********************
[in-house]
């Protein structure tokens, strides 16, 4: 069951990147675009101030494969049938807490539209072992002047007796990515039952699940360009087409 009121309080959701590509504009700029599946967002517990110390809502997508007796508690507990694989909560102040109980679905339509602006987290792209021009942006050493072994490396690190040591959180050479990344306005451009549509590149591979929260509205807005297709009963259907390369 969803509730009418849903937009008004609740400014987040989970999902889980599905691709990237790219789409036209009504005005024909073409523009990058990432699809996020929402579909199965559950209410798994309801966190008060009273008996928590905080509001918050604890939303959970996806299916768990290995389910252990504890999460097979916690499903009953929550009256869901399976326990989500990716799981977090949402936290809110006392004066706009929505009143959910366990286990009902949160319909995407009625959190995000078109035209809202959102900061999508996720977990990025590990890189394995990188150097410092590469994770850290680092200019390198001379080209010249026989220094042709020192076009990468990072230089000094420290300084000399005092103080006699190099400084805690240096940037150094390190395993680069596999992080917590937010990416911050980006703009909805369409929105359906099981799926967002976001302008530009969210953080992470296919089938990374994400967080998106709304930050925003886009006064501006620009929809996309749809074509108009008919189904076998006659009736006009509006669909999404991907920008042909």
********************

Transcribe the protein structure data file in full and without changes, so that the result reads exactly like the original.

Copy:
[in-house]
């Protein structure tokens, strides 16, 4: 069951990147675009101030494969049938807490539209072992002047007796990515039952699940360009087409 009121309080959701590509504009700029599946967002517990110390809502997508007796508690507990694989909560102040109980679905339509602006987290792209021009942006050493072994490396690190040591959180050479990344306005451009549509590149591979929260509205807005297709009963259907390369 969803509730009418849903937009008004609740400014987040989970999902889980599905691709990237790219789409036209009504005005024909073409523009990058990432699809996020929402579909199965559950209410798994309801966190008060009273008996928590905080509001918050604890939303959970996806299916768990290995389910252990504890999460097979916690499903009953929550009256869901399976326990989500990716799981977090949402936290809110006392004066706009929505009143959910366990286990009902949160319909995407009625959190995000078109035209809202959102900061999508996720977990990025590990890189394995990188150097410092590469994770850290680092200019390198001379080209010249026989220094042709020192076009990468990072230089000094420290300084000399005092103080006699190099400084805690240096940037150094390190395993680069596999992080917590937010990416911050980006703009909805369409929105359906099981799926967002976001302008530009969210953080992470296919089938990374994400967080998106709304930050925003886009006064501006620009929809996309749809074509108009008919189904076998006659009736006009509006669909999404991907920008042909």